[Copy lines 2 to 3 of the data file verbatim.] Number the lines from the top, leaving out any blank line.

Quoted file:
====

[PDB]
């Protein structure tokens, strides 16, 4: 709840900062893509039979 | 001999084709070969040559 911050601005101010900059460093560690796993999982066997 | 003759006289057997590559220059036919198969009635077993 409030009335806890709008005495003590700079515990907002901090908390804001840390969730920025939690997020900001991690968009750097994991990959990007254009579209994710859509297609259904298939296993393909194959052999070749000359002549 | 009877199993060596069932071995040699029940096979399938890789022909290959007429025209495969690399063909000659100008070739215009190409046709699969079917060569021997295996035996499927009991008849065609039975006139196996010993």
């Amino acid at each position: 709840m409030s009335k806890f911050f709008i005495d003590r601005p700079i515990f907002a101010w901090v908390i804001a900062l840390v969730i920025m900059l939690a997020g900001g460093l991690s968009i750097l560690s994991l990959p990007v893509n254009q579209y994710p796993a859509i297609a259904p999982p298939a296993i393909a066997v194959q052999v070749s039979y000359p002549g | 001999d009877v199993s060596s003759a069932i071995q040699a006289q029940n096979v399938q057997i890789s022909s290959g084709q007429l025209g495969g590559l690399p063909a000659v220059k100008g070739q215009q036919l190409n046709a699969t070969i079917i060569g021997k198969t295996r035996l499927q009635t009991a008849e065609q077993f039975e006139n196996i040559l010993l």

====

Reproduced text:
């Protein structure tokens, strides 16, 4: 709840900062893509039979 | 001999084709070969040559 911050601005101010900059460093560690796993999982066997 | 003759006289057997590559220059036919198969009635077993 409030009335806890709008005495003590700079515990907002901090908390804001840390969730920025939690997020900001991690968009750097994991990959990007254009579209994710859509297609259904298939296993393909194959052999070749000359002549 | 009877199993060596069932071995040699029940096979399938890789022909290959007429025209495969690399063909000659100008070739215009190409046709699969079917060569021997295996035996499927009991008849065609039975006139196996010993």
């Amino acid at each position: 709840m409030s009335k806890f911050f709008i005495d003590r601005p700079i515990f907002a101010w901090v908390i804001a900062l840390v969730i920025m900059l939690a997020g900001g460093l991690s968009i750097l560690s994991l990959p990007v893509n254009q579209y994710p796993a859509i297609a259904p999982p298939a296993i393909a066997v194959q052999v070749s039979y000359p002549g | 001999d009877v199993s060596s003759a069932i071995q040699a006289q029940n096979v399938q057997i890789s022909s290959g084709q007429l025209g495969g590559l690399p063909a000659v220059k100008g070739q215009q036919l190409n046709a699969t070969i079917i060569g021997k198969t295996r035996l499927q009635t009991a008849e065609q077993f039975e006139n196996i040559l010993l």